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Questions tagged [imperative-sentences]

For questions about sentences use to give instructions, orders, or commands. For example "Sit down!" or "Do not leave your luggage unattended."

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70 votes
11 answers
16k views

Shouldn't it be "Nobody touch him!"

I heard in a movie Nobody touches him! Shouldn't it be in the imperative form, like "Nobody move!"? Background: from Brubaker After Redford's character aggravated the members of the prison board,...
Eddie Kal's user avatar
  • 18.9k
20 votes
5 answers
6k views

Why isn’t the third person singular used in “The Lord bless you”?

I saw the following statement within the Longman Dictionary: The Lord bless you and keep you. But I think it should be like below: The Lord blesses you and keeps you. Because The Lord is a single ...
shapoor's user avatar
  • 719
12 votes
5 answers
23k views

'Make it happen' or 'make it happens'

We use the phrase make it happen. But why don't we use happens since it has the third-person pronoun it? Why not Make it happens
Vinayak's user avatar
  • 295
8 votes
10 answers
5k views

What does the word "just" mean in this context?

It was written on a T-shirt: "Do not disturb. Just don't." What does "just" mean here? Does it mean that all I want is that you don't disturb? There is a difference of opinion ...
mbmoosavi's user avatar
  • 121
8 votes
2 answers
1k views

Why are imperative verbs used in computer science?

I came across such a question when I needed to design some diagrams, take the below diagram as an instance. As you clearly see, all verbs are imperative, I think it depends on the point of view ...
Devin Hudson's user avatar
7 votes
3 answers
2k views

Is "I be quiet" correct?

I be quiet. Is it incorrect? One of my friends told me that "I be quiet" is an incorrect sentence. I don't know what to say. Please clear this confusion. Also, when I looked for this sentence, ...
I don't know who I am.'s user avatar
7 votes
4 answers
11k views

Don't let's wait / Let's not wait / Let's don't wait

I was reading a book today and I got confused by the sentence 'Don't let's wait.' Don't let's wait? Is it correct to say this? I have seen sentences like: Let's wait. ... and I found lots of ...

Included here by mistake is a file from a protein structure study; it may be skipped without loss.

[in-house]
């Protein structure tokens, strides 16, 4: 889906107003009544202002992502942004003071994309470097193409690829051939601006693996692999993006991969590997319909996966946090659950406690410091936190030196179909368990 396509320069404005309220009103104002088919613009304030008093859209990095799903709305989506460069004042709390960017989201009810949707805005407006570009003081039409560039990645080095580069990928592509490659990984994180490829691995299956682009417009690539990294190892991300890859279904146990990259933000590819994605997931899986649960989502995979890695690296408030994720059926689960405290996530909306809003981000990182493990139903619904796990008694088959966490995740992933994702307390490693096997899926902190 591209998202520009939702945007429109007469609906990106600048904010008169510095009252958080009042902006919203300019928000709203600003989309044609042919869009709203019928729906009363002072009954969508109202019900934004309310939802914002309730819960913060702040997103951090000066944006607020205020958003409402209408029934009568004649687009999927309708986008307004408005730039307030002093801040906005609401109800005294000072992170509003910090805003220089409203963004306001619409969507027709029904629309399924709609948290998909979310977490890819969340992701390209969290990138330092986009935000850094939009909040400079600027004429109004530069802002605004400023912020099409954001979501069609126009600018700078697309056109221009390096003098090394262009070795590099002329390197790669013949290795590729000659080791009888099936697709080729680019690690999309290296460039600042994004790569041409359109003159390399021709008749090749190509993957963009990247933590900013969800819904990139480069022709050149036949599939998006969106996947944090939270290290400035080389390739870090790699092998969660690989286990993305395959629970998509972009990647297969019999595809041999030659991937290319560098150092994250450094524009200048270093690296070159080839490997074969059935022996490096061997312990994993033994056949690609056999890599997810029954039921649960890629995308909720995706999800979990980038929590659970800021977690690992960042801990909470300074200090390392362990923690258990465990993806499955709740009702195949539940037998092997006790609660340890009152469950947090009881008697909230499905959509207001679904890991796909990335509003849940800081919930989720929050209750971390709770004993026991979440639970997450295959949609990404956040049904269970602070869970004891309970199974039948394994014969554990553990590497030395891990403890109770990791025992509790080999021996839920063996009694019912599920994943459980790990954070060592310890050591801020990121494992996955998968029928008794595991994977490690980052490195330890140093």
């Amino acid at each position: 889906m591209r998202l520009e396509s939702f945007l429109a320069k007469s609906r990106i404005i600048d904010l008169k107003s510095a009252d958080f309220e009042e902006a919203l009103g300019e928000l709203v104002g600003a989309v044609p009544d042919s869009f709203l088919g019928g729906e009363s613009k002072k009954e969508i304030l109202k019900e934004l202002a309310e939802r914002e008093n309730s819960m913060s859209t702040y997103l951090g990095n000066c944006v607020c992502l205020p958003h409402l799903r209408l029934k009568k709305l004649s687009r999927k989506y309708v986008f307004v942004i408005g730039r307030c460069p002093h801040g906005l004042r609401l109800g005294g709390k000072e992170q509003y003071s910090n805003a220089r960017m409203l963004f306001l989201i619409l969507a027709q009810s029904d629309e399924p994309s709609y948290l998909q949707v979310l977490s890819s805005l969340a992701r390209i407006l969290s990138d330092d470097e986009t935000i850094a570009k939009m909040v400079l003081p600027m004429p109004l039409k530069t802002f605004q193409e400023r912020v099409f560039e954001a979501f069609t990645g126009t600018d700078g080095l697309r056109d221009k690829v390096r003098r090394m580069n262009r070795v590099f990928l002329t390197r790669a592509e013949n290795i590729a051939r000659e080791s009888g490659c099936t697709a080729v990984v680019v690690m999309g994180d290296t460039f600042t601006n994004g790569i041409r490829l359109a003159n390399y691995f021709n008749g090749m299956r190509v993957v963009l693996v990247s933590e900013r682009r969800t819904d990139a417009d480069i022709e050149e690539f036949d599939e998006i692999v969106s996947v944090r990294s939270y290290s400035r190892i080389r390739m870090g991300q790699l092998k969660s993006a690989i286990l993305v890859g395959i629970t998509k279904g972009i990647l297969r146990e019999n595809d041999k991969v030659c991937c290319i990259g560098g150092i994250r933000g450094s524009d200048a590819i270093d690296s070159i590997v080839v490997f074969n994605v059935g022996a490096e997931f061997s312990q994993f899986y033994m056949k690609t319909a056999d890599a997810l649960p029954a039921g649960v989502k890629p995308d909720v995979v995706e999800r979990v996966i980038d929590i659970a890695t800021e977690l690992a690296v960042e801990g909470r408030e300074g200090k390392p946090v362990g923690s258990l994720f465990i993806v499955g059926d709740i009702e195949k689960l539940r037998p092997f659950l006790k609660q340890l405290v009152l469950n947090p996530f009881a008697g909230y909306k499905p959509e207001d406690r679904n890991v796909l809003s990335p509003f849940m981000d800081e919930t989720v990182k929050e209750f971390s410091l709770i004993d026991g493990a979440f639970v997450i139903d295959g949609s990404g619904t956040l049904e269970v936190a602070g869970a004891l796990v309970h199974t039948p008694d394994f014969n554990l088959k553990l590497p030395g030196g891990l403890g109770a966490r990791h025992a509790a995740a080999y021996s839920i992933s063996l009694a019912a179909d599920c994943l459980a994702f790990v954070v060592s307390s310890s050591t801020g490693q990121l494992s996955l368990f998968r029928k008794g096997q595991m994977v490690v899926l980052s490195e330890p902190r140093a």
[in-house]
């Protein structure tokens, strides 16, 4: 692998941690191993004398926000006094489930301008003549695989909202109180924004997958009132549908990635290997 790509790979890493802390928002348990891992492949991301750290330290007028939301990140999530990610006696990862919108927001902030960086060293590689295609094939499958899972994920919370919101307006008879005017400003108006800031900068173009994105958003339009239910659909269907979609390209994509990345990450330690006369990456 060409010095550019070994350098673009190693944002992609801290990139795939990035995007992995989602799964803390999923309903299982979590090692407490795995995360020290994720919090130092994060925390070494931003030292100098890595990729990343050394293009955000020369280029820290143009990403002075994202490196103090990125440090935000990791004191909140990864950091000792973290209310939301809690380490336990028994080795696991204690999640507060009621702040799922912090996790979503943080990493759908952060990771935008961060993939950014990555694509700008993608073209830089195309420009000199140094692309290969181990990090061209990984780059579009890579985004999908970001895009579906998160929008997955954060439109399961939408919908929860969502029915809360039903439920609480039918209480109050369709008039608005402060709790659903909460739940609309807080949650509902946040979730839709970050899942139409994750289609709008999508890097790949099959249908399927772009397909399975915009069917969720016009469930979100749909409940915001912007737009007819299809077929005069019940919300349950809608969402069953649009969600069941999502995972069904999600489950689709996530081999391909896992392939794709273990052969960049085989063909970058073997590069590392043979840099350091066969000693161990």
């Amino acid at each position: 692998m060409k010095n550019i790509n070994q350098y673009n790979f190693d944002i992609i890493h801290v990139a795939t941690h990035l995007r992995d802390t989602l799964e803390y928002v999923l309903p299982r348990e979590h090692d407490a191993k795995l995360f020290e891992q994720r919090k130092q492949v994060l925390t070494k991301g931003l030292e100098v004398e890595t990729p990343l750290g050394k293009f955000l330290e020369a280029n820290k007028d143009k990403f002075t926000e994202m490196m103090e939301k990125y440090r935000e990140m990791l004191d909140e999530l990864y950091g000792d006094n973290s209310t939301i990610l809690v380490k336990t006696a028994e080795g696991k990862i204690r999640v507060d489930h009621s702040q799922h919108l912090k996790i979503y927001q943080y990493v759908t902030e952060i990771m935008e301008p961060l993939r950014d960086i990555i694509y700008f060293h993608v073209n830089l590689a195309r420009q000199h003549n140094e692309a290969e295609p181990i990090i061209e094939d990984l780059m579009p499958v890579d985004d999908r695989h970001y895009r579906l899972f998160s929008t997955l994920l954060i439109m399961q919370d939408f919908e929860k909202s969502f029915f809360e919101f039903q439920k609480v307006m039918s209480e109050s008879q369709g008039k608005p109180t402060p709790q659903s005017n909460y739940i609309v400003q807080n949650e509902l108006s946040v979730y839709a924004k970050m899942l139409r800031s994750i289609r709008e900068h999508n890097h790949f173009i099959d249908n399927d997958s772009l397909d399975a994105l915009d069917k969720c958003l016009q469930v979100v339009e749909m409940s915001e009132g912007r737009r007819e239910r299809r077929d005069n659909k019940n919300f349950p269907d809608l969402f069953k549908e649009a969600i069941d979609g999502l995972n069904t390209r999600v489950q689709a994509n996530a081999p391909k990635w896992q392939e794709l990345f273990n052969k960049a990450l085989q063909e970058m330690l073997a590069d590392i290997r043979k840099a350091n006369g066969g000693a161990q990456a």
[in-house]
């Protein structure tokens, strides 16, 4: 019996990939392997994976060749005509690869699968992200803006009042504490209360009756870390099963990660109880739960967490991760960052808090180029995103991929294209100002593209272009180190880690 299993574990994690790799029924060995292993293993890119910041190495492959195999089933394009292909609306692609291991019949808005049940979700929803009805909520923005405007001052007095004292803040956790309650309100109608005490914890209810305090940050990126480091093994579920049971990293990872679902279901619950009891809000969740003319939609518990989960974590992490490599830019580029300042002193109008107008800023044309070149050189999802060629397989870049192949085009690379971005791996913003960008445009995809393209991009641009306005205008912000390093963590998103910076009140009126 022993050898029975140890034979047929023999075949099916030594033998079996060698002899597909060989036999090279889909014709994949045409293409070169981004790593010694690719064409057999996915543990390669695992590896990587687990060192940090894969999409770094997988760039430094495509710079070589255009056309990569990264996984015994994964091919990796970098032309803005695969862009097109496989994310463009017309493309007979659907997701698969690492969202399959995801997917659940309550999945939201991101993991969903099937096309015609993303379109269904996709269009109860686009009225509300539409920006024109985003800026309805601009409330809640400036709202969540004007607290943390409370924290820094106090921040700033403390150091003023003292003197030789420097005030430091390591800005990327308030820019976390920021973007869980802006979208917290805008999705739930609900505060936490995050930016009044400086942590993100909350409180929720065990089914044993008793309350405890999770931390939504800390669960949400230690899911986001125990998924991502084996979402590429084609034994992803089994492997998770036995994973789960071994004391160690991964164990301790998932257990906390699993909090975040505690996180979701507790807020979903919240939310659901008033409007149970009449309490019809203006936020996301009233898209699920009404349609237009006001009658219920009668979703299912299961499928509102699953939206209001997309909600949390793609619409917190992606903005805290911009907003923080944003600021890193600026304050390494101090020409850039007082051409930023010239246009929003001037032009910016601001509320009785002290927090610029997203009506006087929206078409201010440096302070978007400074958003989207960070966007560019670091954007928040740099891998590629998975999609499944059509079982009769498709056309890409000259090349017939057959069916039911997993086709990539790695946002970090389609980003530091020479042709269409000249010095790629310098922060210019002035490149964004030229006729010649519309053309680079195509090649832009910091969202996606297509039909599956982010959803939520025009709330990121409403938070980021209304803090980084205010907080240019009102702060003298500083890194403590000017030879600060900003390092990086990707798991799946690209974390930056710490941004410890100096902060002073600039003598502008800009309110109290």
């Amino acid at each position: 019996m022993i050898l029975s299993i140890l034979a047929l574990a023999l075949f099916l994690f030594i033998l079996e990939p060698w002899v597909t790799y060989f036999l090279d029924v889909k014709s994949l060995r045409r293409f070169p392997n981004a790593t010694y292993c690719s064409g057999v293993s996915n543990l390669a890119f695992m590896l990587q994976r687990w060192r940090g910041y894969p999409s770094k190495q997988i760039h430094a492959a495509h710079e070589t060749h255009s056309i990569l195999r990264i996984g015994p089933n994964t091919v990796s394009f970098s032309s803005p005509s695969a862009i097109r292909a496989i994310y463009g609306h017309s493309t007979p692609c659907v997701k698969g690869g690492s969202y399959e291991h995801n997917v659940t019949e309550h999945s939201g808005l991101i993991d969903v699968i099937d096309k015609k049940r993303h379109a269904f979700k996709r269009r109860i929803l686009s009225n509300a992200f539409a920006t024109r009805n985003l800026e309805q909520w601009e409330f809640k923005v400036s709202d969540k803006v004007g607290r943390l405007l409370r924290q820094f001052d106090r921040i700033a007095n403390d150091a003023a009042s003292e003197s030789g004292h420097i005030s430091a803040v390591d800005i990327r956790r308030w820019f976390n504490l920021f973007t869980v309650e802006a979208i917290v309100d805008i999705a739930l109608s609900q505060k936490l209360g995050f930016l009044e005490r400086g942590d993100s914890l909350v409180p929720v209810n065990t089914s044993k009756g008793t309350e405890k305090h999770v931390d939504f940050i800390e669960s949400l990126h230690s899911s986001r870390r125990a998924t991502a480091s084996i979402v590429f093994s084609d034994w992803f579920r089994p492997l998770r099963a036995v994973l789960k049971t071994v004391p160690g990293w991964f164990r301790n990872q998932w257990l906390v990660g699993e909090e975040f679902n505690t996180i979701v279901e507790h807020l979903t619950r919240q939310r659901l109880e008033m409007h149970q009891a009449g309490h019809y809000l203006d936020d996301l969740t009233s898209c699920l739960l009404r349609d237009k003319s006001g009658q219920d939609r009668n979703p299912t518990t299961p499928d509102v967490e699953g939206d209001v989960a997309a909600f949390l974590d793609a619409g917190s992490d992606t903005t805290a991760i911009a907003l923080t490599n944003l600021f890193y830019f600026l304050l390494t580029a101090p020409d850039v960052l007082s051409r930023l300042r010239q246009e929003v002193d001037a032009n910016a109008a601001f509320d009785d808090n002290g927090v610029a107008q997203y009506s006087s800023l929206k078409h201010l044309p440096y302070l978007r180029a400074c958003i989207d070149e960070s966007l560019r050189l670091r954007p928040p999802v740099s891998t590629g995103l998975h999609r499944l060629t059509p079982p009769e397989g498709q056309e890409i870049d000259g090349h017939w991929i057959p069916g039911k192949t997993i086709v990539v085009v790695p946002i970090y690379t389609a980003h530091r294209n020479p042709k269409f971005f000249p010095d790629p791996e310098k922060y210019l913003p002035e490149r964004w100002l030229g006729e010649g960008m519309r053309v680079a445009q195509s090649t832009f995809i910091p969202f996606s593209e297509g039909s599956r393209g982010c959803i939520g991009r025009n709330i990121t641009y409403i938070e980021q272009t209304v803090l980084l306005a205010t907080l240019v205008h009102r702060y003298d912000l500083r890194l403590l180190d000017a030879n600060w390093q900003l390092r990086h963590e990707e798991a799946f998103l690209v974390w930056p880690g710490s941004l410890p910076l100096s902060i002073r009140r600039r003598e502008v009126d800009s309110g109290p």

user avatar
6 votes
4 answers
5k views

It is said that we cannot use articles with "abstract nouns" but what about "Don't tell a lie"?

It is said that we cannot use articles with "abstract nouns". But here articles are used with them? I am just confused. How do you explain this in detail? Don't tell a lie. Speak the truth. I ...
I don't know who I am.'s user avatar
6 votes
2 answers
3k views

Imperative with go (go do something )

I saw imperative sentences with the above-mentioned pattern with verbs "go", "come". The verbs are sometimes joined with "and". I understand it as informal usage with the first verb used as "...
V.V.'s user avatar
  • 7,115
5 votes
3 answers
5k views

Why don't we add an "s" on to these verbs?

Why we don't add an "s" on to the verb in these examples? John, turn on the light. Stig, eat your breakfast. Maya, wait a minute, please. I learned in school if the verb comes before "...
user21002's user avatar
5 votes
4 answers
3k views

What is "No parking" short for?

I am studying in the imperative sentence and I wonder what "No parking" is short for.I also want to get more comprehensive material of the imperative sentence.
user48070's user avatar
  • 4,764
5 votes
1 answer
7k views

Go to play VS go play

Please check both sentences and let me know which one is correct. You can't just order your children to go play while you watch TV. vs. You can't just order your children to go to play while ...
user62015's user avatar
  • 4,007
4 votes
4 answers